For 90 years, he's lived by his own rules


SOME OF the friends of Albert Carmine Isella assembled this week at Sabatino's Restaurant in Little Italy to sing him a chorus of "Happy Birthday." The great man turns 90 today. This will come as stunning news to odds makers of all manner, who cannot imagine so many years filled with so much breathless sporting action, and so much hectic pursuit by police.

It's been a 90-year blur of a life, and continues with Al still greeting each new morning with his motor working overtime. We should all have his energy, and his zest for the good time, if not his arrest record.

"Ninety-some arrests," he was saying now, in a booming voice utterly without remorse, "but only had to go to court 54 times." The other cases drifted away when cooler heads realized the puny charges involved.

"Don't worry about a thing," Isella always chirped happily. It became a kind of mantra. He said it to Frank Sinatra, with whom he long ago shared a girlfriend named Ava Gardner, and he said it to Dean Martin, with whom Al shot craps at an after-hours place at Broadway and Thames. He said it to Joe DiMaggio, when the two of them would eat steamed crabs at Bud Paolino's old place. And he said it to Spiro Agnew, over dinner the same day Agnew copped his famous plea and gave up being vice president of the United States.

Isella is the man who has ad-libbed his way between the world of celebrities and street corners. He's the man who taught several generations of East Baltimoreans to play the three-digit street number, back when the state considered this a crime against nature because it hadn't yet learned to cash in on gambling itself. In his glory days, Al made a small fortune booking horse racing bets, and three-digit numbers bets, and also gave away almost all of it.

He has always been the softest touch in town, because he understood what it meant to have nothing. He arrived here 70 years ago, from the coal mines of Pennsylvania where his father headed a miners' union. The old man was, in fact, killed in a cave-in, from which Al himself was dug out and then spent long weeks recovering before heading to Depression-era Baltimore.

He moved in with an aunt on Oldham Street and found a job at Sparrows Point. Al swears the pay rate was 14 1/2 cents an hour. He and a few others began trying to organize a union out of maybe 25,000 people who worked in the mills. The company fought back. Al remembers getting beaten up by Bethlehem Steel police for passing out leaflets, and cars getting fire-bombed. He also remembers it was women who were the backbone of the labor movement, who "had the guts before the men did."

But the Depression bred all kinds of roll-the-dice business endeavors, including the flowering of the street wager. Al became one of its chief impresarios, and then parlayed the action. For a quarter-century after the war, he ran Gussie's Downbeat, a hurricane of a nightclub located underneath a Highlandtown Chinese laundry and frequented by professional ballplayers, neighborhood guys and local bookmakers who would arrive and settle up the day's bets.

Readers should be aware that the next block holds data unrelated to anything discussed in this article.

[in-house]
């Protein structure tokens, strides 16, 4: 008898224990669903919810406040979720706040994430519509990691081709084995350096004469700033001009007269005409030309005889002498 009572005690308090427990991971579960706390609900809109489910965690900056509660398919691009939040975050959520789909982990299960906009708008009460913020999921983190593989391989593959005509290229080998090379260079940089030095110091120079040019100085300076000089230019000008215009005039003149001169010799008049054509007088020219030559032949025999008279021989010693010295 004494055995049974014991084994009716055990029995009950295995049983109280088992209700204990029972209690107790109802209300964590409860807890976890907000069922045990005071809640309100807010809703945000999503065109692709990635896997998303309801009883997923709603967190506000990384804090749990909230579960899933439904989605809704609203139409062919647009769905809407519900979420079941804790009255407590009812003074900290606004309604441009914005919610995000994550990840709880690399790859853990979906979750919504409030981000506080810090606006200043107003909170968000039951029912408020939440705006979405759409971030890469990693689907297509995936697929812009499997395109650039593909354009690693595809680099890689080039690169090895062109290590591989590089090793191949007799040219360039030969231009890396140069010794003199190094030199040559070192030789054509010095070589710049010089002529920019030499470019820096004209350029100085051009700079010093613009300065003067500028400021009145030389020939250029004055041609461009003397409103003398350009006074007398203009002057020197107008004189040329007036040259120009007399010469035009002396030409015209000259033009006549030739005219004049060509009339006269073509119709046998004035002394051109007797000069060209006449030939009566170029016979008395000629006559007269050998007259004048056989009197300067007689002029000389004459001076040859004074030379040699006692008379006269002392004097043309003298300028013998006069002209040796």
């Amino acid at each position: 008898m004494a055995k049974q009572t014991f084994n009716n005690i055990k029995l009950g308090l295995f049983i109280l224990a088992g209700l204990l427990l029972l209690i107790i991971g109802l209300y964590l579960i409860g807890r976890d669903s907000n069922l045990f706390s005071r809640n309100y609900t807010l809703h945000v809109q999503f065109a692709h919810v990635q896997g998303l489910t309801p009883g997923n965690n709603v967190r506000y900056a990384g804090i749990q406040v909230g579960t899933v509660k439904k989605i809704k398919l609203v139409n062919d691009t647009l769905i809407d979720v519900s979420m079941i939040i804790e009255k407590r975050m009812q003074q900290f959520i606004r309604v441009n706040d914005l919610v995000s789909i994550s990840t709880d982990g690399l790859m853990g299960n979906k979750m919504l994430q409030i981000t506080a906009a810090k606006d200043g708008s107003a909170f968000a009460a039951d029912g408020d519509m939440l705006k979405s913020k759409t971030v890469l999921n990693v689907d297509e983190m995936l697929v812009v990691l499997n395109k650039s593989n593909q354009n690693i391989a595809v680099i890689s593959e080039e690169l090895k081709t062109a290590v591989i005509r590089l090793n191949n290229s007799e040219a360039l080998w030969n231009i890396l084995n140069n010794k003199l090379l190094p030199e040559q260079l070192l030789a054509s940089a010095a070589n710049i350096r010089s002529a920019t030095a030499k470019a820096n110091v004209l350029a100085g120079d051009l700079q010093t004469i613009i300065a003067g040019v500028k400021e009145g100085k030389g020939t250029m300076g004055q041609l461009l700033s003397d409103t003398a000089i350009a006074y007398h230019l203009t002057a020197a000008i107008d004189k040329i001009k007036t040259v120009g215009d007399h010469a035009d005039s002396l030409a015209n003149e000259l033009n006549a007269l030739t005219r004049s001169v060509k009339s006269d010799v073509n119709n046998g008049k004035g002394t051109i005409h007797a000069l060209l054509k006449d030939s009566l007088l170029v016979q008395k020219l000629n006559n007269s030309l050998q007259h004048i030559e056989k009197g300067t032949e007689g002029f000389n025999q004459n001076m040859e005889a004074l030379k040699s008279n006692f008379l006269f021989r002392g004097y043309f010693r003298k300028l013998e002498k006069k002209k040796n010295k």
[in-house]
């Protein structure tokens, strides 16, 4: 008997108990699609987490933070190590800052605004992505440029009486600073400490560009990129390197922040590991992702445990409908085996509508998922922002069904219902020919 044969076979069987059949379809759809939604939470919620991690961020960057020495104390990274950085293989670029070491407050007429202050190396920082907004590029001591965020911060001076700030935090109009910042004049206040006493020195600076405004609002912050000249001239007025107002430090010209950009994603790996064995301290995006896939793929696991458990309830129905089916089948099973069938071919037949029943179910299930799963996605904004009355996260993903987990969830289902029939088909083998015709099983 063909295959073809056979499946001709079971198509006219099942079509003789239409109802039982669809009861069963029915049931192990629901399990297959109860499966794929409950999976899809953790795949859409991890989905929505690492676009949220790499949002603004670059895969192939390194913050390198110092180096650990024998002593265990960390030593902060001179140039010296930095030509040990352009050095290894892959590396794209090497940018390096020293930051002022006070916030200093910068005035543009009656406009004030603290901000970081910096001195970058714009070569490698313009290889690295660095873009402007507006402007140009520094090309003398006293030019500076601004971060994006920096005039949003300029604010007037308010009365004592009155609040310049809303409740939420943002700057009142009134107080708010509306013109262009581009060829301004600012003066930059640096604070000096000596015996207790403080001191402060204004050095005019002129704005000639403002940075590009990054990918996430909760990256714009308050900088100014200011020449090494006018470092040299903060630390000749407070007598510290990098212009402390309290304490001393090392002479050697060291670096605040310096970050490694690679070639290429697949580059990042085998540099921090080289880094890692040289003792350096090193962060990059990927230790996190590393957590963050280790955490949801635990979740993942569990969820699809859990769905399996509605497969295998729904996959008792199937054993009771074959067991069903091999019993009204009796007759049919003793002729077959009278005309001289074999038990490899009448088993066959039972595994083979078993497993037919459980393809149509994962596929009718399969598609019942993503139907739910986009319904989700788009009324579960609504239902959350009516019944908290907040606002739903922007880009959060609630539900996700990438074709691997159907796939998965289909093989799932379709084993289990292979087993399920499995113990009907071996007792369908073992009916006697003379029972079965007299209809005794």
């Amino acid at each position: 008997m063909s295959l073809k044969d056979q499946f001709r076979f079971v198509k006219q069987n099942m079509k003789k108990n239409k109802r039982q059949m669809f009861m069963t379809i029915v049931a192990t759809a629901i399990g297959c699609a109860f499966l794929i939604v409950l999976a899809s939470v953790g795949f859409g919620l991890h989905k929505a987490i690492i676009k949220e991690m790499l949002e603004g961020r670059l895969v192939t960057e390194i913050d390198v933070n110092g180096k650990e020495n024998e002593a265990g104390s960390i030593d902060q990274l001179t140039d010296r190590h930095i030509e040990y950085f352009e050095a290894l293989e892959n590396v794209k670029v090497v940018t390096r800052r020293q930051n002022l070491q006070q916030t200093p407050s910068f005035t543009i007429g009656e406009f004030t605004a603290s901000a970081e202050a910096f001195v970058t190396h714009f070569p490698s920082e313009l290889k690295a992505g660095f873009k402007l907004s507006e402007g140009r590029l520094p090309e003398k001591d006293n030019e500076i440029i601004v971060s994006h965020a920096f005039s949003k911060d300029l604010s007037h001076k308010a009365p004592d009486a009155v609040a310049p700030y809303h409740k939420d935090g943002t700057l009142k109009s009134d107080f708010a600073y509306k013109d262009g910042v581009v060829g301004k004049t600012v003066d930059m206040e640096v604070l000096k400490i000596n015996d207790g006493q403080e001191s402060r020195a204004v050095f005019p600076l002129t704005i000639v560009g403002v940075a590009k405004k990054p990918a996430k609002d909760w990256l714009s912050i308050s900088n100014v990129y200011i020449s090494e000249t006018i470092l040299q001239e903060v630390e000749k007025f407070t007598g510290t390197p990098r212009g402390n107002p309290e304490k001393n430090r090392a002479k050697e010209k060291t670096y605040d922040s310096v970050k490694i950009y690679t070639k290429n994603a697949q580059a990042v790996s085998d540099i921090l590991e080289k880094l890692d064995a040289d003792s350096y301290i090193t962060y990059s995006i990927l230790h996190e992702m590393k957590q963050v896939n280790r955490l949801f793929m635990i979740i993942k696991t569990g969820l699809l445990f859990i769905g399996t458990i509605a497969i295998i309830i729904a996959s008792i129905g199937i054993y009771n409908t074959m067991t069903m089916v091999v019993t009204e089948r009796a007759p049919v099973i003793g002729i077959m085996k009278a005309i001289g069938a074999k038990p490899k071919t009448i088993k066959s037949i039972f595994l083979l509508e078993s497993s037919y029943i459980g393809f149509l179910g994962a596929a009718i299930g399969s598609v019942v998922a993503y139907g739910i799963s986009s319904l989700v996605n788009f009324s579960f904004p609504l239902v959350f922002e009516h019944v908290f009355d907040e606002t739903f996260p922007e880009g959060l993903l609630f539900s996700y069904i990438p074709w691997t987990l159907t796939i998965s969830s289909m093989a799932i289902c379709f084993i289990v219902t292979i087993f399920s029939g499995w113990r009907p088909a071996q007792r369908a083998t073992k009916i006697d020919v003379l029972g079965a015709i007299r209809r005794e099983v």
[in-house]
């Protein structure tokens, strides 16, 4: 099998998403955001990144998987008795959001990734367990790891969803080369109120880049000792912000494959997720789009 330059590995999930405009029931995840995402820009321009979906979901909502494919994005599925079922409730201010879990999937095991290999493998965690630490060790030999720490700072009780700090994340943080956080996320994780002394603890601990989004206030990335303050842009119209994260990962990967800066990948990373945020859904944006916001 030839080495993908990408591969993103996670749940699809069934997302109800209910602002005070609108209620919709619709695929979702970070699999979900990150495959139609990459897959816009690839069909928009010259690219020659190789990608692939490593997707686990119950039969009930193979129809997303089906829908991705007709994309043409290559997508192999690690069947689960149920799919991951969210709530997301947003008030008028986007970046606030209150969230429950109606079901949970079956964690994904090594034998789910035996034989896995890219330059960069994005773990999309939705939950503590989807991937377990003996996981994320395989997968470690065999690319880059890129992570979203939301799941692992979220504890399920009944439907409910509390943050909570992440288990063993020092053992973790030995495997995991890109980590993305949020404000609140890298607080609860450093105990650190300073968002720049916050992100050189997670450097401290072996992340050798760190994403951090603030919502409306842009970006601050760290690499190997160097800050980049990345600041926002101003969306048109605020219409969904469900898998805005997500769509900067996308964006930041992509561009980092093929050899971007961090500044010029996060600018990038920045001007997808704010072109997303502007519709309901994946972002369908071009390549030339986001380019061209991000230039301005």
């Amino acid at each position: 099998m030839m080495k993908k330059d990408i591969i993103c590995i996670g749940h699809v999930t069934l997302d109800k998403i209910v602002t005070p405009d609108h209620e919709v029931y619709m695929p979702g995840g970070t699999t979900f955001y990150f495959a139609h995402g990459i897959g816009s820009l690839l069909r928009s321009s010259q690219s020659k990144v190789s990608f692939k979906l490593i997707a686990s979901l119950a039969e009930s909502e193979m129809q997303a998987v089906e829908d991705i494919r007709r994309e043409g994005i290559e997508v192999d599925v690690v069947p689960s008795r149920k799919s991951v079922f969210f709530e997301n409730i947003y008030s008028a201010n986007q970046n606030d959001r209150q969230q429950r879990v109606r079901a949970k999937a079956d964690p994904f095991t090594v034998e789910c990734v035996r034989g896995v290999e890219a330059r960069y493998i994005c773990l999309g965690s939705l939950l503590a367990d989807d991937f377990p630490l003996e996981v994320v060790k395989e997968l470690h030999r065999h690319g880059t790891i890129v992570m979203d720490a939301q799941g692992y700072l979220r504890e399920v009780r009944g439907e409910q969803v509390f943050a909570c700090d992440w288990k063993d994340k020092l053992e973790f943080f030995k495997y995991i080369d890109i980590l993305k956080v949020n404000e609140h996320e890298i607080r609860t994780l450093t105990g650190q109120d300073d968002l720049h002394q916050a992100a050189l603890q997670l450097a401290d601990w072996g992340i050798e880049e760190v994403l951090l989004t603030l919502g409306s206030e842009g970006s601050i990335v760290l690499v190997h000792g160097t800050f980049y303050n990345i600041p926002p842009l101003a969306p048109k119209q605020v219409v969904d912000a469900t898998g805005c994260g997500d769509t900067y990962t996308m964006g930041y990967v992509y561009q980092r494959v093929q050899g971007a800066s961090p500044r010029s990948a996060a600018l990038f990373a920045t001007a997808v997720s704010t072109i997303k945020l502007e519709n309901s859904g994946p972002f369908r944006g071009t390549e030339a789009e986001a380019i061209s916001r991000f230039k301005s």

Meanwhile, Al played cat-and-mouse with the cops -- including a two-year federal stretch in 1980 for food stamp fraud.

Once, he was arrested with three numbers bets, worth a total of $15, in his pocket. When he got to court, the state's attorney was a woman.

"Hiya, hon," Al greeted her, not particularly concerned that her job was to lock him up.

They got to chatting while waiting for his case to hit the docket, during which time the prosecutor let it be known she was an Orioles fan.

"Listen, hon," said Al, "any time you need Orioles tickets, you just let me know."

He figured: Why not kid around? Who could take such charges seriously?

Another time, in Baltimore County, prosecutors offered Al a deal: Plead guilty to gambling, and we'll recommend a $50 fine. Al didn't like the offer. He was tired of getting dragged into court.

"If you don't take it," he was told, "you could spend Christmas in jail."

"Big deal," Al hollered in the direction of Judge Charles Foos, "so I'll be in jail. So I'll save money on some Christmas gifts."

To which the judge thereupon forgot the $50 offer and sentenced Al to a $500 fine and a year's probation.

All in the course of doing business, and of living a hectic, seat-of-the-pants life. He's palled around with the likes of Mickey Mantle and Henry Aaron, with Gino Marchetti and John Unitas, and with Bob Uecker, too. He's still out there every day, still lunching at Sabatino's where the famous bookmaker salad was named in Al's honor (since he invented it), and still mixing with politicians and with judges, too. They understand the rule book he's always lived by: Make your own guidelines, as long as you don't hurt anybody along the way.

For Al Isella, it's been that way for 90 years now.

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